How to spot the most common birth defect in babies
Allie wasn't fazed when a crowd of doctors entered her hospital room and began taking turns listening to the harsh whooshing sound in her chest. The 10-year-old patient was busy tapping away at an iPad game as I bent down at her bedside to listen to her murmur, a sign of a type of congenital heart disease, Tetralogy of Fallot.
Congenital heart disease (CHD) is a term that describes changes in the heart's architecture that happens in the womb. CHD is a heart condition that is present from birth, though it may not be picked up right away, says Stephen Kopf, M.D., associate director of the cardiovascular department at Phelps Memorial Hospital Center in Sleepy Hollow, New York. Each year, roughly 40,000 babies in the United States are born with a heart defect. It's estimated that CHDs affect nearly 1 in every 100 babies worldwide.
The severity of the defect depends on where the defect is. In Allie's case, the murmur was the result of redirected blood flowing from her left ventricle -- typically the final destination for blood cells before making their way through the body -- through a structural defect, or "hole," in her septum.
These are some common red flags of congenital heart disease:
Blue-tinted skinA blue tinge may appear on the skin, especially around the mouth and nose, due to a circulatory problem called central cyanosis. It happens when structural defects in the heart cause oxygenated and deoxygenated blood to mix, creating an incomplete oxygen supply to other parts of the body. Signs usually appear in a baby's first days or months, when she may also have shortness of breath, turn blue during feedings, or suddenly exhibit very rapid breathing.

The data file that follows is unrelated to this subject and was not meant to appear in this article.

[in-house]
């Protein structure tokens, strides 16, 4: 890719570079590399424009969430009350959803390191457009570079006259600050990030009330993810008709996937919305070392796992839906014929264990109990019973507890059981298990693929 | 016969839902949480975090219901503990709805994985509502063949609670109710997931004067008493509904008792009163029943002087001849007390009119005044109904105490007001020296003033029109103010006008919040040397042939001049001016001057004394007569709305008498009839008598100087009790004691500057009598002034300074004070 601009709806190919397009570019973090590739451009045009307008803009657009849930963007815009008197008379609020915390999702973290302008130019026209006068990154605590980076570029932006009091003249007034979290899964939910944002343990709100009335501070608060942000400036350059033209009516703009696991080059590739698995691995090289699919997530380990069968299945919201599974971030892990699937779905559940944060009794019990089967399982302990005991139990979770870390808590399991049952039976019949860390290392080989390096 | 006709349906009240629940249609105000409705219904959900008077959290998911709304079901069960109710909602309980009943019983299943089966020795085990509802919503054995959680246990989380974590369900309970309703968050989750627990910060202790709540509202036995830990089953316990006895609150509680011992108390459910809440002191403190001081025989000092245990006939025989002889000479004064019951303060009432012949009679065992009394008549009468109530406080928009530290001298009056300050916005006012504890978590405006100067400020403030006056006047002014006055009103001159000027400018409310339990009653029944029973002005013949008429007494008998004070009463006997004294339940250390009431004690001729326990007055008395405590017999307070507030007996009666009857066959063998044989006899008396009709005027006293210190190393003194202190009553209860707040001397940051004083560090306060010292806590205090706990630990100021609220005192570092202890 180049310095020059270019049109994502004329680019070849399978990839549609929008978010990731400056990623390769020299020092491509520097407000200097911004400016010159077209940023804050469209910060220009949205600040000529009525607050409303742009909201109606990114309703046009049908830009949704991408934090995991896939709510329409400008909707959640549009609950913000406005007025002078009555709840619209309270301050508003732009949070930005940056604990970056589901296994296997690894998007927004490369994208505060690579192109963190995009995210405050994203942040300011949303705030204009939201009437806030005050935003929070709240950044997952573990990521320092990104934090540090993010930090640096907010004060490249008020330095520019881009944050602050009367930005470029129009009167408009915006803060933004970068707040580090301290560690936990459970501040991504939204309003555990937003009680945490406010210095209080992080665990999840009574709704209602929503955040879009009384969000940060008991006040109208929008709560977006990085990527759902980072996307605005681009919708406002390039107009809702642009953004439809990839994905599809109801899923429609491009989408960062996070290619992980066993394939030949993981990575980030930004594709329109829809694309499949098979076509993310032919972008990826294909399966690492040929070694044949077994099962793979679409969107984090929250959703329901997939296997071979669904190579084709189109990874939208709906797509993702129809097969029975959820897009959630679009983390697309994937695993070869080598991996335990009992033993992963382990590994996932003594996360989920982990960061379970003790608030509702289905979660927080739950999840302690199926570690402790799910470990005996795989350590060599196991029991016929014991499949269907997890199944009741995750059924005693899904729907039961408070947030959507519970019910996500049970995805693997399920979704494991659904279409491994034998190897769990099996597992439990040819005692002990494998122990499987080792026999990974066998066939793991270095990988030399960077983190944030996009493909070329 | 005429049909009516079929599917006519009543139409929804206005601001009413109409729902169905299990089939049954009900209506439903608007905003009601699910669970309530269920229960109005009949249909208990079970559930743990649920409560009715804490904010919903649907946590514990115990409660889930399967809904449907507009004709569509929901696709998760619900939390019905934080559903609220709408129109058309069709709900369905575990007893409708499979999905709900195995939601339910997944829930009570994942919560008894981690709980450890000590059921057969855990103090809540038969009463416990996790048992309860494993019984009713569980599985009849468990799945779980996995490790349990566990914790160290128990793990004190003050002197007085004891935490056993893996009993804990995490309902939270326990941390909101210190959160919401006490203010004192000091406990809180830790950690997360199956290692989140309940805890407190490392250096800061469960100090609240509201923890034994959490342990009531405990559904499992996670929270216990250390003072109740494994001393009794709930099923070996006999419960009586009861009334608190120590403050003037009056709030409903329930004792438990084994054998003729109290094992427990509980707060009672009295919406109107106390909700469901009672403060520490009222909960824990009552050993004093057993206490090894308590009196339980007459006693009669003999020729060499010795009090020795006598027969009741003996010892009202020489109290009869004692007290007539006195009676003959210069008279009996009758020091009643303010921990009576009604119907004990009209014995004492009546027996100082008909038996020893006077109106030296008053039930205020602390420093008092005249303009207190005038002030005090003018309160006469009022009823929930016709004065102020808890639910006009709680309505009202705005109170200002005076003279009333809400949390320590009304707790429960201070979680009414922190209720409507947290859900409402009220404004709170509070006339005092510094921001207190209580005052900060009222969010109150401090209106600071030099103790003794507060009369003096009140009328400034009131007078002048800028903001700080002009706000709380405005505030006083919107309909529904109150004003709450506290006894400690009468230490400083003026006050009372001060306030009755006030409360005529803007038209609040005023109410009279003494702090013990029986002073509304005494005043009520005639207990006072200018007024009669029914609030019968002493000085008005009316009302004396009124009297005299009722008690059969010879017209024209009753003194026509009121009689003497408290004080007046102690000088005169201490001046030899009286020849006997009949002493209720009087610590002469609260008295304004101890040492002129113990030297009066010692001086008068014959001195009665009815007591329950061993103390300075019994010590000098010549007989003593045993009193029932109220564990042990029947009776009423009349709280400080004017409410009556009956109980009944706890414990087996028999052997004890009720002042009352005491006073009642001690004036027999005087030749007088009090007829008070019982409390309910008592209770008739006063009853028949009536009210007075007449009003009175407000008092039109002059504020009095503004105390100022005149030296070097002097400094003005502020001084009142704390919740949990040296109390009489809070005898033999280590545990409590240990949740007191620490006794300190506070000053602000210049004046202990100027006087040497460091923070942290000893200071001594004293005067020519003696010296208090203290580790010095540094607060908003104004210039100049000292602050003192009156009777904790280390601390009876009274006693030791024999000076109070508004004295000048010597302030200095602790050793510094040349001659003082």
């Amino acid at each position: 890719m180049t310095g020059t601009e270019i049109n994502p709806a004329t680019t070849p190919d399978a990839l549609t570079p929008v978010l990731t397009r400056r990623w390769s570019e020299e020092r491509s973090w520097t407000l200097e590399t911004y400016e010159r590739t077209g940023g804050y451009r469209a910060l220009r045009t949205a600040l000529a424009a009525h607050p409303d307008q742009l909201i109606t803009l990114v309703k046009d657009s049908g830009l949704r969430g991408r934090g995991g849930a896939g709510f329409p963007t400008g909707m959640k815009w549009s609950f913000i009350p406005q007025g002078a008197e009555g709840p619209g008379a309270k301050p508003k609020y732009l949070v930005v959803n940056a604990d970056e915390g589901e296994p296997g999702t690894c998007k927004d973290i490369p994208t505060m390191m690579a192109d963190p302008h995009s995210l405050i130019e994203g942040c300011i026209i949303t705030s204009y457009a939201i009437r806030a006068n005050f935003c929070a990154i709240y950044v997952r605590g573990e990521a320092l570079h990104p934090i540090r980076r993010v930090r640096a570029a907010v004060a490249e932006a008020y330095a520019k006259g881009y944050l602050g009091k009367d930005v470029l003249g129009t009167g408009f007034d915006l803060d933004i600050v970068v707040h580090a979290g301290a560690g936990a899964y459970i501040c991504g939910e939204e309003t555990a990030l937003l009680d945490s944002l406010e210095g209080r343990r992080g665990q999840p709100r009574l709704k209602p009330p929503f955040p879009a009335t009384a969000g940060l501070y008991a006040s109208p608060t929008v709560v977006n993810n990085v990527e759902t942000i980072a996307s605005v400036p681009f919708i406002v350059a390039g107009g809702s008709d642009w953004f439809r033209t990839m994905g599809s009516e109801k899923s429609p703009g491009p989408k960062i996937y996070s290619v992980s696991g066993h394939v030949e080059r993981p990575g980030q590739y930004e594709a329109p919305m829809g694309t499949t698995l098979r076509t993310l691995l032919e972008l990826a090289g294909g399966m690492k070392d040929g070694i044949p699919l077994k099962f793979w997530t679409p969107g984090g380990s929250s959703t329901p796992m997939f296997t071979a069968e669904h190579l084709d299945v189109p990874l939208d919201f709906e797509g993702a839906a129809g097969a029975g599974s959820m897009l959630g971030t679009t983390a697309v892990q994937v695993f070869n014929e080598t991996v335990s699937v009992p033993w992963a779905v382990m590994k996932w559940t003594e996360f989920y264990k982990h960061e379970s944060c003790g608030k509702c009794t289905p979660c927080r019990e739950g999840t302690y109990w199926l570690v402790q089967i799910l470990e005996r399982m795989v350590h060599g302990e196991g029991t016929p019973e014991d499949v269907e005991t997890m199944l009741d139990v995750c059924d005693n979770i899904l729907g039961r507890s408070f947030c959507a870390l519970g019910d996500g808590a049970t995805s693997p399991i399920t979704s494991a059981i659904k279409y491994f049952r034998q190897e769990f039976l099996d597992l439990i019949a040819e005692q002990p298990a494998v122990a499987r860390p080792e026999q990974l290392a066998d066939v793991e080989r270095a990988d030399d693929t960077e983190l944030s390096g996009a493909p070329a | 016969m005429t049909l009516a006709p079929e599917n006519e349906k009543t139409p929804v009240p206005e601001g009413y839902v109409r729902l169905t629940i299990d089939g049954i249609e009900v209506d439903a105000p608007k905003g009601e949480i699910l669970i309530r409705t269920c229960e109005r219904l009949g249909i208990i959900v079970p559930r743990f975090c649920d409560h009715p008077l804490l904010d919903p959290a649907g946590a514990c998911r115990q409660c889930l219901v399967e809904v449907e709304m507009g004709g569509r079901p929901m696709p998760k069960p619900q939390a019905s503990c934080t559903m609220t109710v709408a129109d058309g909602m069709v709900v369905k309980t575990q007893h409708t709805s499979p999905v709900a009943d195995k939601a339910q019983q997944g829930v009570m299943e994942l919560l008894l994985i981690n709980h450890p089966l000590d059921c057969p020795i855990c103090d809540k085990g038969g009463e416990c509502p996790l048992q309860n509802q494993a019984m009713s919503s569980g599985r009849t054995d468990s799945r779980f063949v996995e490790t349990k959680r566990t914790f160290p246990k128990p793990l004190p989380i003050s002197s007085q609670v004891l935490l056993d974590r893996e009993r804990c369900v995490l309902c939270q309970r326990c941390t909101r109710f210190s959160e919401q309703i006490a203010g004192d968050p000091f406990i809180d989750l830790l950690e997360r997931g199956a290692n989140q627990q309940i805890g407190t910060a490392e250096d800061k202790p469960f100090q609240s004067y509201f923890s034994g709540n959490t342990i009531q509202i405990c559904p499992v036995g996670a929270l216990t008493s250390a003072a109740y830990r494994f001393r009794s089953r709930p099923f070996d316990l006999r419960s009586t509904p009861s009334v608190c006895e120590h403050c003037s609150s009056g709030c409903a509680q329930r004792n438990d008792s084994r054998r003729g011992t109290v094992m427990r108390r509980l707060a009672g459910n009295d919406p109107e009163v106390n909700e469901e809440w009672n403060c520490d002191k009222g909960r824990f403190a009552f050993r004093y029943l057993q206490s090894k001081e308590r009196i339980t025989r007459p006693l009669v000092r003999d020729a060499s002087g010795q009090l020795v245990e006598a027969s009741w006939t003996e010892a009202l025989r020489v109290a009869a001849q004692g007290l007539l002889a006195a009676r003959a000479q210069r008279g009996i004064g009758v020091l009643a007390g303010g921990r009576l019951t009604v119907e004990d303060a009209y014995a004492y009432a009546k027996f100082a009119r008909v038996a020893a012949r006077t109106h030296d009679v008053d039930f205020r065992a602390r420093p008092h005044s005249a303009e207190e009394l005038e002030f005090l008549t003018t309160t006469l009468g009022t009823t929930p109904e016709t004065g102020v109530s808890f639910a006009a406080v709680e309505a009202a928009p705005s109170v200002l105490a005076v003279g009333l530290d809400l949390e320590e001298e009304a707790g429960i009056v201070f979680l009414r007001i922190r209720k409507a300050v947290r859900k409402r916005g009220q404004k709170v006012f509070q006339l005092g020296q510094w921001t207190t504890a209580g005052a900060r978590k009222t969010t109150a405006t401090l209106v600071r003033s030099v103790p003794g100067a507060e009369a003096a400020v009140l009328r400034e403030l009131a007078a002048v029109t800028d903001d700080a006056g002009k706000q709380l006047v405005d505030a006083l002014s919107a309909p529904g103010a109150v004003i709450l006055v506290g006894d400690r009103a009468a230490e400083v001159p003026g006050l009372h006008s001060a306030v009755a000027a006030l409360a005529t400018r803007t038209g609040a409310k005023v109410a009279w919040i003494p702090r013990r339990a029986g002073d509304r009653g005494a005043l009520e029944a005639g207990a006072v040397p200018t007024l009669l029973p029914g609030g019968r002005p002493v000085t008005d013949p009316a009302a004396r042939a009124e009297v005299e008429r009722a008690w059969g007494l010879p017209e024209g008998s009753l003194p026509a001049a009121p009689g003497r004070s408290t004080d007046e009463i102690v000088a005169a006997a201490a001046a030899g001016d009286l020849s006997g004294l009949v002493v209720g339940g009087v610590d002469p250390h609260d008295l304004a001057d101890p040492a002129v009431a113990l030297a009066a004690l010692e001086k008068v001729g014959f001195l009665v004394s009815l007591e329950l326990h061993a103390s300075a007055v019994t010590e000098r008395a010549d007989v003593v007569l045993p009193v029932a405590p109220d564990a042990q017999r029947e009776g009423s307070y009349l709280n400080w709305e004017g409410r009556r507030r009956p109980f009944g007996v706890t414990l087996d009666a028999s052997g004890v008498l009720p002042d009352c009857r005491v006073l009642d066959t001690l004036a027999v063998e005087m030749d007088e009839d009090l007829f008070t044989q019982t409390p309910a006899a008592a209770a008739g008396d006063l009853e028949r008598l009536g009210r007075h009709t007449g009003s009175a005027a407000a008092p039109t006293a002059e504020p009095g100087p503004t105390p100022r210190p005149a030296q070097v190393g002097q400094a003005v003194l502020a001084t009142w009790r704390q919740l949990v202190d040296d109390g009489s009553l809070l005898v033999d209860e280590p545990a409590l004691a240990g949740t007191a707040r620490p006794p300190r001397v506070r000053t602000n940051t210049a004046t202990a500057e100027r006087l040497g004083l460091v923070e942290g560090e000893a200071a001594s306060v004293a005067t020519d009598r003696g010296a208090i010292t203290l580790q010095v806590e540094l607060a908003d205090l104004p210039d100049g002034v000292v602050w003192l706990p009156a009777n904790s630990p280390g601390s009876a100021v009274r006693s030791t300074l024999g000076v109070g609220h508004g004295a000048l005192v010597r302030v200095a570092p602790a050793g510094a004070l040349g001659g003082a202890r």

Babies who display a persistently elevated breathing rate (more than 50 breaths per minute), who appear to work hard to breathe even when they're resting, who have choking episodes, or who cough and get very tired during feedings all merit an evaluation. Still, some abnormal breathing patterns are typical in infants, especially when they're excited or feeding. Watch for excessive effort when feeding, which may be characterized by sweating and nasal flaring -- that's worrisome. So is head-bobbing (or uncontrolled rhythmical head movements with each breath), as it can indicate an increased breathing effort that is not typically normal.
If a baby appears to bob his head, or if he has a noticeable difference in the color and temperature between his arms and his legs, he should have his pulse and blood pressure checked separately in upper and lower limbs. A weak pulse an infant's legs and a strong pulse in the arms may indicate a condition called coarctation of the aorta. This is a form of CHD in which the main artery that stems from the left ventricle and pumps blood to the rest of the body narrows. Infants with significant coarctation may also have mottled or cool lower extremities due to decreased blood flow in the legs. A hyperoxia test can be used to detect large differences between oxygen levels in the blood in the upper and lower extremities. If your pediatrician is concerned, she'll most likely refer your child to a pediatric cardiologist, who can measure oxygen levels in the right upper arm and in one of the lower legs. A significant difference between the two may signal a heart defect. More often, a pediatric cardiologist will choose to do an echocardiogram, a test done to visualize the heart directly and assess for structural anomalies.
What about older children?
Babies who were never diagnosed with congenital heart disease may show signs in toddlerhood. Kids age 3 and older may have skeletal abnormalities, sleep excessively, or experience a delay in motor development resulting form the cells in their bodies not getting enough oxygen.
When to Worry: Heart Murmur
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